Educational Preparation and Nurse Turnover Intention From the Hospital Bedside

Mary Jane K. DiMattio, PhD, RN; Adele M. Spegman, PhD, RN


Online J Issues Nurs. 2019;24(2) 

In This Article


In this study, having a baccalaureate degree or more and current enrollment in school independently predicted turnover intention from the hospital bedside as a practice setting. Hospitals attempting to maximize surveillance capacity according to the organizational variables recommended by Kutney-Lee and colleagues (2009) might unwittingly set themselves up for turnover if this finding is replicated in other samples. In addition to loss of the direct benefits associated with baccalaureate nurse staffing, the turnover of nurses with more education contributes to staff "churn" (p. 104) and very likely has implications for diminished continuity of care, adverse events (Duffield, Roche, O'Brien-Pallas, & Catling-Paull, 2009), and inadequate staffing, which is independently associated with adverse events. Turnover of baccalaureate nurses from the hospital setting has cost implications both in terms of turnover and when hospitals offer tuition reimbursement for nurses to earn the baccalaureate degree.

In this sample, nurses with 11 or more years of experience intended to stay, further supporting earlier findings in the literature that nurses with more years of experience are less likely to turn over (Hayes, et al., 2012). It is unclear whether or not the turnover of nurses with more education is offset by the retention of nurses with more experience, but studies demonstrating the independent effect of nurse educational preparation on patient outcomes suggest this is not the case.

McHugh and colleagues (2011) documented higher dissatisfaction among hospital nurses in direct care roles compared to nurses in other roles. Their findings are likely a reflection of the "hard" (p. 379) work that is the nature of hospital bedside nursing (Bogassian, Winters-Chang, & Tuckett, 2014) and the vulnerabilities it entails (Choi, Pang, Cheung, & Wong, 2011). Insofar as work environment can mitigate job dissatisfaction among hospital nurses (McHugh, Kutney-Lee, Cimiotti, Sloane, & Aiken, 2011), the current study did not find interactions between either educational preparation and practice environment or educational preparation and satisfaction on intent to leave, and the question of whether or not a superior practice environment can retain nurses with more education and in which types of units remains to be studied. It is particularly noteworthy that one study identified vigilance—the very activity that is enhanced by baccalaureate nurses at an organizational level-- as contributing to exhaustion and turnover among bedside nurses (MacKusick & Minick, 2010).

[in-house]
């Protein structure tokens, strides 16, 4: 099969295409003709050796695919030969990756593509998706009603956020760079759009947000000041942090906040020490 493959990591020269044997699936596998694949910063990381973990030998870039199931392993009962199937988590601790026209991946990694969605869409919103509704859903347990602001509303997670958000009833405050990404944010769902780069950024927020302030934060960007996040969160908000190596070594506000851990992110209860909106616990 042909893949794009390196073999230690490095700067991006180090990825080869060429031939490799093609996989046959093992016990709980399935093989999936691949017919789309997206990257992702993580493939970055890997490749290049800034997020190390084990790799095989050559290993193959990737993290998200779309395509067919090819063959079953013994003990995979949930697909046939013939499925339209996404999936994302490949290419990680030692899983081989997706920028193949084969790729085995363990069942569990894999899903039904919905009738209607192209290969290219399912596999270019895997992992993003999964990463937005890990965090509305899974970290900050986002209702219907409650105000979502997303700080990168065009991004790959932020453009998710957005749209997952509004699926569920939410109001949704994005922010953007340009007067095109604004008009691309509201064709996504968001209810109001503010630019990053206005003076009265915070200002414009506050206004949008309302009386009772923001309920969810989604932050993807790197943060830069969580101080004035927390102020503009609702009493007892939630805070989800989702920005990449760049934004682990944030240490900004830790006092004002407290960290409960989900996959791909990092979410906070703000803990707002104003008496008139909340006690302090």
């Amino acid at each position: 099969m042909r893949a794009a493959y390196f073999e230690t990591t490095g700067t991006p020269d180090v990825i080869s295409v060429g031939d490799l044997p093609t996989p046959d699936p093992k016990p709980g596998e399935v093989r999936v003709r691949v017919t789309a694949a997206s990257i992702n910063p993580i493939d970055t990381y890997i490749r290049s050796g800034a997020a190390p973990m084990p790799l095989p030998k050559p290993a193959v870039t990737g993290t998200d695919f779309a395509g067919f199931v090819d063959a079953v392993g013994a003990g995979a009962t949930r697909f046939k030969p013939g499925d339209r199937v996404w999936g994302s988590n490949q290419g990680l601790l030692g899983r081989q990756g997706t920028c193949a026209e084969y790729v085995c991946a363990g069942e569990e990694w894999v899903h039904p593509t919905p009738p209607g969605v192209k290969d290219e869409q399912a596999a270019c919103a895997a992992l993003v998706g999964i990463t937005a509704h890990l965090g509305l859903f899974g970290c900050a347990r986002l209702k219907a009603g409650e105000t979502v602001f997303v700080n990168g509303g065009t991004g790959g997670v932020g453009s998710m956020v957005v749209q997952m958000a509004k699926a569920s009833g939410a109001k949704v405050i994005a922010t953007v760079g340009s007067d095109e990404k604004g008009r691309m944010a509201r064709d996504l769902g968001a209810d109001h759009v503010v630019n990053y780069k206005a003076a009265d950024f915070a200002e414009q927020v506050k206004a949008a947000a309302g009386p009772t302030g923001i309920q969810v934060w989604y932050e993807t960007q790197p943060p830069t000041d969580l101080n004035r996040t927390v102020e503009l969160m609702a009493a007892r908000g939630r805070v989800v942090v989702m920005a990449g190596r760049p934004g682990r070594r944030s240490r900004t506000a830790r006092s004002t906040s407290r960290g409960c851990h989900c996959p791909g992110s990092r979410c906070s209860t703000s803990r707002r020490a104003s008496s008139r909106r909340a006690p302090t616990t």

Career mobility and the need for nurses in expanded roles might put hospitals at a growing disadvantage as more nurses achieve the baccalaureate degree and beyond. Weathers & Raleigh (2013) foresaw this dilemma and suggested it might be more cost-effective for hospitals to hire associate degree nurses and offer tuition assistance than to incur turnover costs associated with baccalaureate nurses. The findings of the current study that almost half of those enrolled in a baccalaureate program intended to leave suggest Weathers and Raleigh correctly predicted the potential "tradeoff" (p. 473), or that these nurses might choose to leave once they have earned their degrees.